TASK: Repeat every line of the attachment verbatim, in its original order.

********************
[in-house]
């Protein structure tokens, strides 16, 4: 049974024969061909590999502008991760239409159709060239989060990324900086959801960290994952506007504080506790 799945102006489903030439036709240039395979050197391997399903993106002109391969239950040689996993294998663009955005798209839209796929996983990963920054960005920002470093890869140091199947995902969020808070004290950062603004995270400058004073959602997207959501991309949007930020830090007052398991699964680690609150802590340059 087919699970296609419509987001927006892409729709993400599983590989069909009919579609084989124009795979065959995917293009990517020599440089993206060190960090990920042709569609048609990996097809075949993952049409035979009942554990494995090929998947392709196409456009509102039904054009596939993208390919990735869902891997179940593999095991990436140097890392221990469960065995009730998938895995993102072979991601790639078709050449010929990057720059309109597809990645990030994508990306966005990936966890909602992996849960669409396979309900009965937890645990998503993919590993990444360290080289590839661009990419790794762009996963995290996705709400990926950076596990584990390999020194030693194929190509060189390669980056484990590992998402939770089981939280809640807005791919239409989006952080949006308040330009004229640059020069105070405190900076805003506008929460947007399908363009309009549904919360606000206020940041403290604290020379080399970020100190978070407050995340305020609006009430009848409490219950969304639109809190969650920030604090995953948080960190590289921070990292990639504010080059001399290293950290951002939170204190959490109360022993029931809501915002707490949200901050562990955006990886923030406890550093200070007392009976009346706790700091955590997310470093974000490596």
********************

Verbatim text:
[in-house]
């Protein structure tokens, strides 16, 4: 049974024969061909590999502008991760239409159709060239989060990324900086959801960290994952506007504080506790 799945102006489903030439036709240039395979050197391997399903993106002109391969239950040689996993294998663009955005798209839209796929996983990963920054960005920002470093890869140091199947995902969020808070004290950062603004995270400058004073959602997207959501991309949007930020830090007052398991699964680690609150802590340059 087919699970296609419509987001927006892409729709993400599983590989069909009919579609084989124009795979065959995917293009990517020599440089993206060190960090990920042709569609048609990996097809075949993952049409035979009942554990494995090929998947392709196409456009509102039904054009596939993208390919990735869902891997179940593999095991990436140097890392221990469960065995009730998938895995993102072979991601790639078709050449010929990057720059309109597809990645990030994508990306966005990936966890909602992996849960669409396979309900009965937890645990998503993919590993990444360290080289590839661009990419790794762009996963995290996705709400990926950076596990584990390999020194030693194929190509060189390669980056484990590992998402939770089981939280809640807005791919239409989006952080949006308040330009004229640059020069105070405190900076805003506008929460947007399908363009309009549904919360606000206020940041403290604290020379080399970020100190978070407050995340305020609006009430009848409490219950969304639109809190969650920030604090995953948080960190590289921070990292990639504010080059001399290293950290951002939170204190959490109360022993029931809501915002707490949200901050562990955006990886923030406890550093200070007392009976009346706790700091955590997310470093974000490596």